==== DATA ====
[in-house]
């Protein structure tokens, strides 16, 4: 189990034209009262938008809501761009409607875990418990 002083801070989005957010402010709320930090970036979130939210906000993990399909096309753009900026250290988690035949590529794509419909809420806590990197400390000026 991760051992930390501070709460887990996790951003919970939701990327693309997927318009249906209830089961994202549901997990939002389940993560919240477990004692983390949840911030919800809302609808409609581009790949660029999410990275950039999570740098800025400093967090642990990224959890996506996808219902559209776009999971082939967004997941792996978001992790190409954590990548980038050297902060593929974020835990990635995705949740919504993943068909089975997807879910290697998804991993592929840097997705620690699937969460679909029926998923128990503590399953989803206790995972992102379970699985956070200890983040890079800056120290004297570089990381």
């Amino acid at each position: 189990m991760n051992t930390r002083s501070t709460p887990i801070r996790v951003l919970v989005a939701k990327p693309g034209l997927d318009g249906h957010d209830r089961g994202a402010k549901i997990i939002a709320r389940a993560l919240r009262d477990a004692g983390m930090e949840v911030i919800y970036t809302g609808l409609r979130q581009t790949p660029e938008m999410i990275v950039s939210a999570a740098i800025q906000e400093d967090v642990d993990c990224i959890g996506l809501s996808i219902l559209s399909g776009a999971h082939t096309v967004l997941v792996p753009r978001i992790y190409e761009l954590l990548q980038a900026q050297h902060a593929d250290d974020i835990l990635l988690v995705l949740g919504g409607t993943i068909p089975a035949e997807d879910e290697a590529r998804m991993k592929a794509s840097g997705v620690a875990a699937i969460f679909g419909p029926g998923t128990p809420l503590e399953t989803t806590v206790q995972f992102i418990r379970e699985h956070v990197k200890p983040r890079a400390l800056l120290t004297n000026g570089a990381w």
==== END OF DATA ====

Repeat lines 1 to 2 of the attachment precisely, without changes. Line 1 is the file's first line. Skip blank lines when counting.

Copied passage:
[in-house]
């Protein structure tokens, strides 16, 4: 189990034209009262938008809501761009409607875990418990 002083801070989005957010402010709320930090970036979130939210906000993990399909096309753009900026250290988690035949590529794509419909809420806590990197400390000026 991760051992930390501070709460887990996790951003919970939701990327693309997927318009249906209830089961994202549901997990939002389940993560919240477990004692983390949840911030919800809302609808409609581009790949660029999410990275950039999570740098800025400093967090642990990224959890996506996808219902559209776009999971082939967004997941792996978001992790190409954590990548980038050297902060593929974020835990990635995705949740919504993943068909089975997807879910290697998804991993592929840097997705620690699937969460679909029926998923128990503590399953989803206790995972992102379970699985956070200890983040890079800056120290004297570089990381």